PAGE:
(Versión en español: pinchar aquí)
Today Centinel linked in a comment a 2008 study in which three diets were compared: Mediterranean, low-carb and low-fat. I am not going to explain what the study says because it can be read on the website of Centinel. What follows is not intended to be an answer for Centinel, as he only wanted to give me an example of a long-term study, or at least longer than the one we were discussing.
So, I was curious to know how many carbohydrates per day were eating the subjects in the “low-carb” group of the study. But I couldn’t find that value. The authors explained what they recommended to the participants to eat, but I couldn’t find the actual carb consumption data. Nor have I found the amount of Calories the participants were eating at the baseline, i.e. before starting the study. But the authors gave us other information about the low-carb group:
- At 24 months the reduction in Calories was 550, compared to the “baseline”
- At baseline 50.8% of the calories came from carbs. At 24 months the percentage was 40.4%
- At 24 months they ate 129.8 grams of carbs less than at the baseline
OK. May be it is not that obvious, but the above data is enough to compute what I want to know, being that how many carbs/day ate the “low-carb” group in this study. If we name Y the Total Calories at the baseline and X the total carbs in grams at the same time, we have:
And a little algebraic manipulation leads to the following values:
|Calories from carbs||1450,7||931,5|
That is, in the baseline Y = 2856 Calories and X =363 grams of carbs/day. At 24 months carb intake was 233 grams/day. Wow!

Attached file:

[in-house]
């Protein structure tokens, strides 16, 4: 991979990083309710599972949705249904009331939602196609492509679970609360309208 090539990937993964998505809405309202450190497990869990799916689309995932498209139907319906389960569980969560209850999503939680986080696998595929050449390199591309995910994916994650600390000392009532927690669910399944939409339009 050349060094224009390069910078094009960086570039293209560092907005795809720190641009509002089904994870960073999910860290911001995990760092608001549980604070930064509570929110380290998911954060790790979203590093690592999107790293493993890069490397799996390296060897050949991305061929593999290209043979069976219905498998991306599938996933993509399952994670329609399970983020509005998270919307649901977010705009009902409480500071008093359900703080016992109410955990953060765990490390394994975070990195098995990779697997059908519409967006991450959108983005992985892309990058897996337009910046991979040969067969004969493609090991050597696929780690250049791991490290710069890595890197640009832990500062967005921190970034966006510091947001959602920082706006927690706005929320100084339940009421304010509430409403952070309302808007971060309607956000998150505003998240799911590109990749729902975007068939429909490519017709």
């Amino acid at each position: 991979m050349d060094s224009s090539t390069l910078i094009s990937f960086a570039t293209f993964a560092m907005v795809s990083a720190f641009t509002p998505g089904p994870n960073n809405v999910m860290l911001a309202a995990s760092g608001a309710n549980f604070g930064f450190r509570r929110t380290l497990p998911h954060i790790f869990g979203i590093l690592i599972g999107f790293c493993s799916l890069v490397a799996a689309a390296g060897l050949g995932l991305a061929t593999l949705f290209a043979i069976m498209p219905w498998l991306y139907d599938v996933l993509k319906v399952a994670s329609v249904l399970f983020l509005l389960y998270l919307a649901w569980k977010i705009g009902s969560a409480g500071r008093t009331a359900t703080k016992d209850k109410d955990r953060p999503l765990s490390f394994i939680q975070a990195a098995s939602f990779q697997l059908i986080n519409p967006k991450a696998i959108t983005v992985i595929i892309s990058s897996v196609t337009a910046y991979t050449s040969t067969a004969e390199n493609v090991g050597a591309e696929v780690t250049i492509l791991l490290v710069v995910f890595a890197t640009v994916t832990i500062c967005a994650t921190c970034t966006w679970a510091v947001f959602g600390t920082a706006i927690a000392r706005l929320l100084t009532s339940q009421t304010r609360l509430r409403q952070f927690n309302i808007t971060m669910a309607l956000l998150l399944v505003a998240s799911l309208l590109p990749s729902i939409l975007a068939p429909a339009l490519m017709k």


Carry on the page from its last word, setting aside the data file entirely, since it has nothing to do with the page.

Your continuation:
My conclusion: I don’t care what the results of that study say, because that is NOT a low-carb diet . But of course the study has been used to tell us that the Mediterranean diet can also be used to lose weight, like a low-carb diet, or that in the end all diets are equal for losing weight. No way. To prove that you’re as good or better than someone, you have to face the real deal, not a straw man.
It is useful to cry over spilt milk
It is a 2008 study, but is still used as a reference for promoting lies about nutrition. We don’t need to go too far to find examples: this week a meta-analysis (“Comparison of Weight Loss Among Named Diet Programs in Overweight and Obese Adults“) has been published, and it includes the results for the “low-carb” group of the 2008 study (see). After all the juggling, excluding and accepting the data as it suited their agenda, the authors of the meta-analysis concluded, with all impudence, that low-fat diets give the same results than low-carb diets for weight loss. Yeah, sure they do, but, in what alternate universe? Do these “scientifics” happen to know a single obese person who has lost weight in the long term with a low-fat low-calorie diet? But the damage is already done and the Calories In Calories Out apostles have lost no time insisting once more on their fantasy about losing weight being a matter of just reducing calories.